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Pregnancy new ppt

for Level 2, FCC NCM 201. u cn download this and convert the files and have it reproduced to your friends and classmates.. <<333 gudluck..

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Pregnancy new ppt

  1. 1. PREGNANCY<br />By: shenellD<br />7/4/2010<br />shenellD<br />
  2. 2. Pregnancy<br />Objectives:<br />What happens to an egg after fertiliZation?<br />How does a baby develop in the uterus?<br />7/4/2010<br />shenellD<br />
  3. 3. Fertilization <br /><ul><li>The union of ovum and spermatozoa.
  4. 4. Fertilization occurs in the outer third of the fallopian tube – the ampullar portion.
  5. 5. other terms are conception, impregnation, or fecundation.
  6. 6. The critical time span during which fertilization may occur is about 72 hours.</li></ul>7/4/2010<br />shenellD<br />
  7. 7. Steps in fertilization<br />7/4/2010<br />shenellD<br />
  8. 8. 1.Following ovulation, as the ovum is extruded from the graafian follicle, it is surrounded by a ring of mucopolysaccharide fluid (zonapellucida) and a circle of cells (corona radiata). These structures increase the bulk of the ovum, facilitating it’s migration to the uterus. <br />7/4/2010<br />shenellD<br />
  9. 9. 2. The ovum and surroundings cells are propelled, into the fallopian tube by the fimbriae, the fine, hair-like structures that line the openings of the fallopian tubes.<br />7/4/2010<br />shenellD<br />
  10. 10. 3. Only one ovum reaches maturity a month, a normal ejaculation of semen averages 2.5 ml of fluid containing 50 to 200 million spermatozoa per ml. or averages of 300-400 million per ejaculation. To promote the possibility of a sperm reaching the ovum, there is a reduction in the viscosity of cervical mucus at the time of ovulation.<br />7/4/2010<br />shenellD<br />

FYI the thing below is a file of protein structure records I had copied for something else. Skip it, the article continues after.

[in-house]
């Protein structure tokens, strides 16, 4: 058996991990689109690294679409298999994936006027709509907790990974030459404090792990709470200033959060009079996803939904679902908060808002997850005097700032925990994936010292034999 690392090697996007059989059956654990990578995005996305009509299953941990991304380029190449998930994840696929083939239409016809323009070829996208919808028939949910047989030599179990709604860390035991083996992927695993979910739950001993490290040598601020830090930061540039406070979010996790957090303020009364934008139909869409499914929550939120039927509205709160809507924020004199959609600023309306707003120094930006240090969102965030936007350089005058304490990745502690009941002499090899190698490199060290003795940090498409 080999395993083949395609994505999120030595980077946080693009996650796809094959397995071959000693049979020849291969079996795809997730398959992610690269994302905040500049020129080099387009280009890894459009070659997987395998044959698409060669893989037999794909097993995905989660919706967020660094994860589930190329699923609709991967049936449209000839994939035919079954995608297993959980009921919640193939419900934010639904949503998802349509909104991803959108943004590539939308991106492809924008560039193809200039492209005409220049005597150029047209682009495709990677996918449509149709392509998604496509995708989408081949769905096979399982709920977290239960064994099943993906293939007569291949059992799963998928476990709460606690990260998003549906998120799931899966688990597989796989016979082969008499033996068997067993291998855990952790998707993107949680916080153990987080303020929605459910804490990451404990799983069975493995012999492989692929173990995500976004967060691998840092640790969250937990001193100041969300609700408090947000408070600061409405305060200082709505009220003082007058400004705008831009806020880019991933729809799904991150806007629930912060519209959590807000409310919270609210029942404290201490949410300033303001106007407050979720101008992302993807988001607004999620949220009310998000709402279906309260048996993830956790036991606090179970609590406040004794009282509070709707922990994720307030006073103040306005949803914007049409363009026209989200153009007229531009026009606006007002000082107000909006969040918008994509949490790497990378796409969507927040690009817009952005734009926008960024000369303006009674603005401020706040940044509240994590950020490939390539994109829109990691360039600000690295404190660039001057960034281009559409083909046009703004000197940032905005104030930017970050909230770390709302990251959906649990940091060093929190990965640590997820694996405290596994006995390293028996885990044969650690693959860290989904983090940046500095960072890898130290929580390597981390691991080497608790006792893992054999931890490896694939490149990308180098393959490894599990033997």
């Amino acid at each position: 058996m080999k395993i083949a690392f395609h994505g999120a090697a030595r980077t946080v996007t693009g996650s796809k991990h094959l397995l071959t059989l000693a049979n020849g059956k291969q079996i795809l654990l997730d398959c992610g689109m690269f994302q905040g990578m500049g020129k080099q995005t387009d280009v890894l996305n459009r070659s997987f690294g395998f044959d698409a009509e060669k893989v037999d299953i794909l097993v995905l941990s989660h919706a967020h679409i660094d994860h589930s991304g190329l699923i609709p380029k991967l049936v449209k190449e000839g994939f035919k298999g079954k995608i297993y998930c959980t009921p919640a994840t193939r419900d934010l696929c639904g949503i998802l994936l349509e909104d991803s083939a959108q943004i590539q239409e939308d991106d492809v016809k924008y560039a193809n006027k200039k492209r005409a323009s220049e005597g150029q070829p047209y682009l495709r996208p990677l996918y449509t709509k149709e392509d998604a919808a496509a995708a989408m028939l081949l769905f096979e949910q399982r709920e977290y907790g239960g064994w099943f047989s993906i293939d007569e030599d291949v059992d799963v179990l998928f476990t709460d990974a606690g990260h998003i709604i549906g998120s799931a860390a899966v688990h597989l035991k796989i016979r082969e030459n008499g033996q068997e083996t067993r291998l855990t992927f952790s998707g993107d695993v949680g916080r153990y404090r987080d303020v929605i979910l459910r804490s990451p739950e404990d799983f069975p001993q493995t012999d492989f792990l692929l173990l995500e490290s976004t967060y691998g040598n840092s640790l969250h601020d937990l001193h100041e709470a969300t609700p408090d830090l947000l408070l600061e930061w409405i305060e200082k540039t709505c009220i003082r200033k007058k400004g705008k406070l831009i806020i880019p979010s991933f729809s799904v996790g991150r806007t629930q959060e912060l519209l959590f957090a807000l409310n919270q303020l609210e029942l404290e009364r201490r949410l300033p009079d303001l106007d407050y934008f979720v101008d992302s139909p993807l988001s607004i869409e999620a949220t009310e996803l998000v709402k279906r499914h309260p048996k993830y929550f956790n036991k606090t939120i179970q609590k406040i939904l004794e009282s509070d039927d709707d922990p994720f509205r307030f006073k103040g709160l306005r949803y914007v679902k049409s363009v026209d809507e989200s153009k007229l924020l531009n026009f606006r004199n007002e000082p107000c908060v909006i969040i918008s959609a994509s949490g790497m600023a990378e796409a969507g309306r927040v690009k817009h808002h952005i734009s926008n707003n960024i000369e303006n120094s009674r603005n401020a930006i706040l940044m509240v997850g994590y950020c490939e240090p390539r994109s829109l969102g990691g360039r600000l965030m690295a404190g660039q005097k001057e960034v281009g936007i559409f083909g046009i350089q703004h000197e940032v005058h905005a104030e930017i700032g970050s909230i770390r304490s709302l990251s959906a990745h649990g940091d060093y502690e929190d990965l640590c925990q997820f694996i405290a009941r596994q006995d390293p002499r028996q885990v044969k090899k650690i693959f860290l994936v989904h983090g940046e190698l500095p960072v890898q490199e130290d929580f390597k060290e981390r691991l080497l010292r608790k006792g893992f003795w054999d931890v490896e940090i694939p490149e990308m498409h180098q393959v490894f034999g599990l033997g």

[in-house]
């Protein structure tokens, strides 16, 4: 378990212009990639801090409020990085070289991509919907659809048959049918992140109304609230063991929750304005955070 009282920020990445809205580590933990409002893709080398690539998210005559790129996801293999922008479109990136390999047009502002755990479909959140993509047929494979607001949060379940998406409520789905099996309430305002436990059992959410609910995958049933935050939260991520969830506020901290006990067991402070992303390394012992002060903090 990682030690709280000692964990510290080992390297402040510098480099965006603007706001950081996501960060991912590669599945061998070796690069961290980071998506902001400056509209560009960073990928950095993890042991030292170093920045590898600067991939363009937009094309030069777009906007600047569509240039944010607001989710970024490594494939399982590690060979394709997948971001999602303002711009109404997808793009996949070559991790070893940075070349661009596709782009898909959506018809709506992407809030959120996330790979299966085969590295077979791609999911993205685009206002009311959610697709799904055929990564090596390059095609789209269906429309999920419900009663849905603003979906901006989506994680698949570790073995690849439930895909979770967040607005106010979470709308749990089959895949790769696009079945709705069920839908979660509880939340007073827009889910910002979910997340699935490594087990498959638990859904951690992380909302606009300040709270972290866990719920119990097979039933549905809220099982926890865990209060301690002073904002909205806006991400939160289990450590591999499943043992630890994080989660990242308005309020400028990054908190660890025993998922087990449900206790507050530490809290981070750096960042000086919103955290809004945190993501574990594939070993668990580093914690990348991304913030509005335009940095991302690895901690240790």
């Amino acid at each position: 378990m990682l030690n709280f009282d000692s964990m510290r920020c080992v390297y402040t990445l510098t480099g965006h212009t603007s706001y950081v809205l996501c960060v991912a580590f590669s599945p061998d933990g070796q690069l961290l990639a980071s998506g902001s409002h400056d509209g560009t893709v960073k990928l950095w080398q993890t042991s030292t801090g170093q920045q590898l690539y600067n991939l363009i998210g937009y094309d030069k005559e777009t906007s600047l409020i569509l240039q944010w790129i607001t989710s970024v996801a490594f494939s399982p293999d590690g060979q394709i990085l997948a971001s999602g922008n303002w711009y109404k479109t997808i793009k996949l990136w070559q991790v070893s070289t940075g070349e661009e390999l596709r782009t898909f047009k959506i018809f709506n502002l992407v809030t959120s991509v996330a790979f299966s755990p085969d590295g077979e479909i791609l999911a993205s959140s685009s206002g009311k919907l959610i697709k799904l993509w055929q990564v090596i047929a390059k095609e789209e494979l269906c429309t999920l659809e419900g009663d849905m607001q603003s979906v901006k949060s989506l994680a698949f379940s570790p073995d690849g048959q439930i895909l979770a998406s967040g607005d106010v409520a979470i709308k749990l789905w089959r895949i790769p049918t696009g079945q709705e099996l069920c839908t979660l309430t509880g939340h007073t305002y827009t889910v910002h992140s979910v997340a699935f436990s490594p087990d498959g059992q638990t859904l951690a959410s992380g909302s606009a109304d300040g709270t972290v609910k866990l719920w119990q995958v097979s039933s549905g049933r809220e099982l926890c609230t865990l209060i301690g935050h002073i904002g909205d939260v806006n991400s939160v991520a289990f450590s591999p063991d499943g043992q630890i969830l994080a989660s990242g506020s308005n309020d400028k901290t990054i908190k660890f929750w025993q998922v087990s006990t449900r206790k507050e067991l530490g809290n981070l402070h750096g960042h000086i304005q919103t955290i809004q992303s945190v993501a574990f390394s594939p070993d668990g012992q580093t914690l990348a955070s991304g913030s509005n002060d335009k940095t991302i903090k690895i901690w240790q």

11. 11. 4. Spermatozoa deposited in the vagina reaches the cervix of uterus within 90 seconds after deposition ant the outer end of the fallopian tube in 5 minutes. The functional life of spermatozoa is 48 hours.<br />7/4/2010<br />shenellD<br />
  12. 12. 5. Spermatozoa move by means of their flagella (tails) and uterine contraction through the cervix, the body of uterus toward the waiting ovum. All the spermatozoa that reaches the ovum cluster around the ovum’s protective layer of corona cells<br />7/4/2010<br />shenellD<br />
  13. 13. 6. Hyaluronidase(a proteolytic enzyme) is released by the spermatozoa which acts to dissolve the layer of cells protecting the ovum.<br />7/4/2010<br />shenellD<br />
  14. 14. 7. Only one spermatozoa is able to penetrate the cell membrane of the ovum. After it has done, cell membrane becomes impervious to other spermatozoa. <br />7/4/2010<br />shenellD<br />
  15. 15. 8. After penetration, the chromosomal material of the ovum and spermatozoa fuse and the structure is called zygote.<br />Sperm (23) + Egg (23) = Fertilized Cell (46)<br />7/4/2010<br />shenellD<br />
  16. 16. implantation<br /><ul><li>occurs on the seventh day after fertilization
  17. 17. Is the contact between the growing structure and the uterine endometrium</li></ul>7/4/2010<br />shenellD<br />
  18. 18. 1. Once of fertilization is complete, the zygote migrate for 3 to 4 days to reach the body of uterus. This time mitotic cell division or cleavage begins. The first cleavage occurs at about 24 hours<br />7/4/2010<br />shenellD<br />
  19. 19. 2. As the zygote reaches the uterus it consists of 16 to 50 cells. Its bumpy outward appearance is termed morula (from Latin word morus meaning “mulberry.”)<br />7/4/2010<br />shenellD<br />
  20. 20. 3. The morula continues to multiply as it floats free in the uterine cavity for 3 or 4 more days. Large cells tend to mass at the periphery of the ball, leaving a fluid space surrounding an inner cell mass. The structure is now termed blastocyst. <br />7/4/2010<br />shenellD<br />